Care giving and the horror in Connecticut

I’m sitting here sick, almost to the point of nausea, about the school massacre in Connecticut.

Teachers and school staff. Children. Families. A young man with a “personality disorder.” Care givers and those in their care. Dead. Or dying inside because those they love and care for are gone.

Both social and mass media are full of opinions. Loud, political pronouncements about how SOMETHING MUST BE DONE.

I won’t jump on those here because that’s not what our blog is about. But I will throw in one thing to consider:

The killer, the one with the known “personality disorder,” appears to have lived at home with his mother. As we’ve commented before on this blog, there comes a point where family members, however loving, skillful and motivated, are not up to the needs of those in our care.

Amidst all of the political hot air blowing, perhaps we need to bring up the less sexy subject of funding for institutional placement and care for those who are not criminals but cannot function safely in society. To stop looking down our collective nose at families, expecting them to go 24/7/365 as if they are clinical settings, because “it’s their problem.”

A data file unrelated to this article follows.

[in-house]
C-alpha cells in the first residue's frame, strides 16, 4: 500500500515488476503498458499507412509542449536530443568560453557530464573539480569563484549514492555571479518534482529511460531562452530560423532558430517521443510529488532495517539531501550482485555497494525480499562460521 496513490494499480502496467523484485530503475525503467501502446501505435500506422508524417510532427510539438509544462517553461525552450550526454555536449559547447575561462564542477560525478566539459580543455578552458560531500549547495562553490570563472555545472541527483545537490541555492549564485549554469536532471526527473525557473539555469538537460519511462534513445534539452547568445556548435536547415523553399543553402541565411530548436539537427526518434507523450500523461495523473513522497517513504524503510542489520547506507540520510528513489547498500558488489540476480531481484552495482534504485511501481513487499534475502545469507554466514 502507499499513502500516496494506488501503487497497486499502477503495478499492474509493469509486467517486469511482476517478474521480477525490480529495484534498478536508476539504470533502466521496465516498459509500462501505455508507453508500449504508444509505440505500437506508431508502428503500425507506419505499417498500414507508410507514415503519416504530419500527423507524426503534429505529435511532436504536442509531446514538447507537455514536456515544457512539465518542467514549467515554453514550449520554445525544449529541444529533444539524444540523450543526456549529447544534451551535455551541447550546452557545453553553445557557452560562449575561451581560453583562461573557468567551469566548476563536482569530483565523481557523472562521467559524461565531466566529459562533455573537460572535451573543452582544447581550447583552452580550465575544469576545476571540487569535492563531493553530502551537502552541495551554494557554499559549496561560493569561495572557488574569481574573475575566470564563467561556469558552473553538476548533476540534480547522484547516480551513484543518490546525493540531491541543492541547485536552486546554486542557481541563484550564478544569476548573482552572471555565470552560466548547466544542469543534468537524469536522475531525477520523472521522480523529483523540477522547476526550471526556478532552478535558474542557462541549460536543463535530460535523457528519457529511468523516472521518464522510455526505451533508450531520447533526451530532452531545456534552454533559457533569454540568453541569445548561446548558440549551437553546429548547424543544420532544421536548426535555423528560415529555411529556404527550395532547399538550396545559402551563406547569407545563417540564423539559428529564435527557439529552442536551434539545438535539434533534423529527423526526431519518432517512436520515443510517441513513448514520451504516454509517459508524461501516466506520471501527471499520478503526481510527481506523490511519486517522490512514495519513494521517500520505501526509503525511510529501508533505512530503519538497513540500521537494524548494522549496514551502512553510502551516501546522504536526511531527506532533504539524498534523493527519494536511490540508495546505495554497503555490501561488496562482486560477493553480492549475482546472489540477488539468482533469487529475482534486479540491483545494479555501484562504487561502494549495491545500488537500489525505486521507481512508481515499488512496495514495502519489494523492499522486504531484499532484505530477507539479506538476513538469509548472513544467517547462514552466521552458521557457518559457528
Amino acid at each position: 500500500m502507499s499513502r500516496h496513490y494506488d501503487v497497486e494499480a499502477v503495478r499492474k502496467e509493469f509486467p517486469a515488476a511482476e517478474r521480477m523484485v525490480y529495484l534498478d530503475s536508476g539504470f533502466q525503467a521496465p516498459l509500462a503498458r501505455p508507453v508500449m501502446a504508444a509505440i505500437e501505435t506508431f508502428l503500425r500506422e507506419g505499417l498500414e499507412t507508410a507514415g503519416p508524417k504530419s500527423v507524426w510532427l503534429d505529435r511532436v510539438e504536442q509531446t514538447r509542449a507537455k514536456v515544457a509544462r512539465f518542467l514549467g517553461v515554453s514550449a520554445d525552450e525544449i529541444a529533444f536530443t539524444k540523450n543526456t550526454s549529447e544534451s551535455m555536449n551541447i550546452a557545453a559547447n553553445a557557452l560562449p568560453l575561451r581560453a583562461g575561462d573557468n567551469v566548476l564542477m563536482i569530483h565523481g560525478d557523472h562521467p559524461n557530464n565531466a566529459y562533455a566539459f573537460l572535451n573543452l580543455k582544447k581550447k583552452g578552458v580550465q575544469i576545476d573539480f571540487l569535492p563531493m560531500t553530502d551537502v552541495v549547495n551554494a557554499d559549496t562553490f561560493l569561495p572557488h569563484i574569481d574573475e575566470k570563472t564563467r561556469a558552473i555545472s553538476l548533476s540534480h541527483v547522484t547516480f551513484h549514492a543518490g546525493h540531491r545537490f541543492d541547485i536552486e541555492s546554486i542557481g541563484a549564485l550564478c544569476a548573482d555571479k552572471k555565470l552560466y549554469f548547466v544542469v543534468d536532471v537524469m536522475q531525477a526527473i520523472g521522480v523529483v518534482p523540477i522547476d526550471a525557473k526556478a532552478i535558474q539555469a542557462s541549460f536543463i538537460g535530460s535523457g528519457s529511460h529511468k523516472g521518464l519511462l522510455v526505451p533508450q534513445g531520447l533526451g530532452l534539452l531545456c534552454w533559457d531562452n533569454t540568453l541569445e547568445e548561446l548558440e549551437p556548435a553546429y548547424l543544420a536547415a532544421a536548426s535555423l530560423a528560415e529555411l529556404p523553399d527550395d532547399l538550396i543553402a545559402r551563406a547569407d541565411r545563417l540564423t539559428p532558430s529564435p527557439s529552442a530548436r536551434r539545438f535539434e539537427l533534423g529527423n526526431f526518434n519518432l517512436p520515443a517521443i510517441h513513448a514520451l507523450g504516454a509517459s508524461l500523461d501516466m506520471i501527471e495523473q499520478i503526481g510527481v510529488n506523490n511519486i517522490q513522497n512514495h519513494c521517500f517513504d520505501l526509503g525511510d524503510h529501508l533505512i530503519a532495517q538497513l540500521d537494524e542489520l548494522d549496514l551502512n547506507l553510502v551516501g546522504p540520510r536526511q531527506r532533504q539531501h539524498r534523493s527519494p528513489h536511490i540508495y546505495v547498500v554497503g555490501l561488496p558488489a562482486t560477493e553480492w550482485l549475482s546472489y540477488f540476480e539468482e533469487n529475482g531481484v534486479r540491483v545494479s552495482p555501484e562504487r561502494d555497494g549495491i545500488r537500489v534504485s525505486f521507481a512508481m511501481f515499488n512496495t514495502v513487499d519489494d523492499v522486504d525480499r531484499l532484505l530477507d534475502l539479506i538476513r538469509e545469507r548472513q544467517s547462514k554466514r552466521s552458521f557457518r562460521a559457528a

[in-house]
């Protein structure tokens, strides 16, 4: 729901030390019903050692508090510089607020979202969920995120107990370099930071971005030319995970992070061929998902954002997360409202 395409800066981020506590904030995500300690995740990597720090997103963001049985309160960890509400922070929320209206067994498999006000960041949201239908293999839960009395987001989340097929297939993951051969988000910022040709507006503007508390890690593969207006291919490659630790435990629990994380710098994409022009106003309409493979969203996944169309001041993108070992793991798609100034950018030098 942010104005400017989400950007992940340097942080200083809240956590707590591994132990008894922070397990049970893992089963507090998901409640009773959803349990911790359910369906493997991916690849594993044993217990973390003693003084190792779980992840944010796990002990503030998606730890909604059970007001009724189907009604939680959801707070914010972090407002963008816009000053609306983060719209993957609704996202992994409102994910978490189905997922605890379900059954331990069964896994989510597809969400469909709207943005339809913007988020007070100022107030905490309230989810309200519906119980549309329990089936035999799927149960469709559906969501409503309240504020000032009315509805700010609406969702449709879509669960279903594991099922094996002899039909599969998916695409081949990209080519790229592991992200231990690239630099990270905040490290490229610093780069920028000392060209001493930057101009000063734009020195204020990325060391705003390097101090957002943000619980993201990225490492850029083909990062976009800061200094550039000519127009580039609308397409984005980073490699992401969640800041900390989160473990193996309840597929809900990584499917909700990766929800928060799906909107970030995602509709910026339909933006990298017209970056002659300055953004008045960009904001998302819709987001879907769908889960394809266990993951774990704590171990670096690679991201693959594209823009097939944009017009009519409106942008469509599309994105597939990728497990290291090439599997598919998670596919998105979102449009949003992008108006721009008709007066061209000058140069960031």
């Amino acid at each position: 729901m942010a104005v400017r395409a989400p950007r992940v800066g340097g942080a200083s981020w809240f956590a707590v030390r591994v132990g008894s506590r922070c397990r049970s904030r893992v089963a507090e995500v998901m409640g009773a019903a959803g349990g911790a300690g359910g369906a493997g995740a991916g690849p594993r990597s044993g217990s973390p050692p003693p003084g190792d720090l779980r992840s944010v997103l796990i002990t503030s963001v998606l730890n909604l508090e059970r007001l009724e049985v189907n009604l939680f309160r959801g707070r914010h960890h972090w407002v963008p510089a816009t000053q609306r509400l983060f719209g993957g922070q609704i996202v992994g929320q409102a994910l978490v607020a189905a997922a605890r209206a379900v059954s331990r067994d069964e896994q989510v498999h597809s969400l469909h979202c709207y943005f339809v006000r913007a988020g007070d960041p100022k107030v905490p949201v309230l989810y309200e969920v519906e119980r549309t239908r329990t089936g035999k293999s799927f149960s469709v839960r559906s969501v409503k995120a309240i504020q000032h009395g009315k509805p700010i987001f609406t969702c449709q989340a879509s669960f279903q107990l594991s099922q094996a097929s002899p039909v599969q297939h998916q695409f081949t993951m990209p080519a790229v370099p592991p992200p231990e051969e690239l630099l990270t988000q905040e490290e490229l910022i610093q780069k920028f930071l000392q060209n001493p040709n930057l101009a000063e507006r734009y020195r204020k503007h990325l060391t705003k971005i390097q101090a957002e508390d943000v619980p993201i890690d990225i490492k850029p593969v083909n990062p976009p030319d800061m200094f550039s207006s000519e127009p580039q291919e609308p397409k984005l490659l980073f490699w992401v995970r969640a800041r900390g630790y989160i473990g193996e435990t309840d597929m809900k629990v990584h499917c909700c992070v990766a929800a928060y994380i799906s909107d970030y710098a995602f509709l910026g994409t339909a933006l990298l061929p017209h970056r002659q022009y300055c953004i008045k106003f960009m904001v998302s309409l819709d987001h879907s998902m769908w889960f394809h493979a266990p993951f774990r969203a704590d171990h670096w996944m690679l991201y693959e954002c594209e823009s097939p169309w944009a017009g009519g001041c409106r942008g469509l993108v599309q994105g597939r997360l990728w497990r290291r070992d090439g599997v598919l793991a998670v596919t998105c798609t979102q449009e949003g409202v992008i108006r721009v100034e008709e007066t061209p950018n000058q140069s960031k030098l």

That’s all I’ve got this weekend. Words really fail. Melissa and I pray, but in all humility finding the right words is hard so I’m not going to say any platitudes about that. There are times when even prayer is cloudy and drizzly,

Psalm 88

10 My sight has failed me because of trouble;
LORD, I have called upon you daily;
I have stretched out my hands to you.

11 Do you work wonders for the dead?
will those who have died stand up and give you thanks?

12 Will your loving-kindness be declared in the grave?
your faithfulness in the land of destruction?

13 Will your wonders be known in the dark?
or your righteousness in the country where all
is forgotten?

(Book of Common Prayer, 1979)

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